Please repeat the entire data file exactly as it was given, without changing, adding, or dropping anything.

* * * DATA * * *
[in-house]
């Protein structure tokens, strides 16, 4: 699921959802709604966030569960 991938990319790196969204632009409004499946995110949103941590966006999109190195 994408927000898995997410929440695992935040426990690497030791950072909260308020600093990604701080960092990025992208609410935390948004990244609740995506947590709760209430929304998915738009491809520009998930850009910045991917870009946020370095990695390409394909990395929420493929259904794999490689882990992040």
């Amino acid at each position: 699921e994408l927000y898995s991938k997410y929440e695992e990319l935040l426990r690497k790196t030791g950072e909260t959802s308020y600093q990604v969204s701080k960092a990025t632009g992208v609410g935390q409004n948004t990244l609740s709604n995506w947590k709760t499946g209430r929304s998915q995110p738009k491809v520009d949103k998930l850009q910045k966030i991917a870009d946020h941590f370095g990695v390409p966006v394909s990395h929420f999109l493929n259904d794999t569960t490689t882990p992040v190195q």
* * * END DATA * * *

[in-house]
């Protein structure tokens, strides 16, 4: 699921959802709604966030569960 991938990319790196969204632009409004499946995110949103941590966006999109190195 994408927000898995997410929440695992935040426990690497030791950072909260308020600093990604701080960092990025992208609410935390948004990244609740995506947590709760209430929304998915738009491809520009998930850009910045991917870009946020370095990695390409394909990395929420493929259904794999490689882990992040």
């Amino acid at each position: 699921e994408l927000y898995s991938k997410y929440e695992e990319l935040l426990r690497k790196t030791g950072e909260t959802s308020y600093q990604v969204s701080k960092a990025t632009g992208v609410g935390q409004n948004t990244l609740s709604n995506w947590k709760t499946g209430r929304s998915q995110p738009k491809v520009d949103k998930l850009q910045k966030i991917a870009d946020h941590f370095g990695v390409p966006v394909s990395h929420f999109l493929n259904d794999t569960t490689t882990p992040v190195q």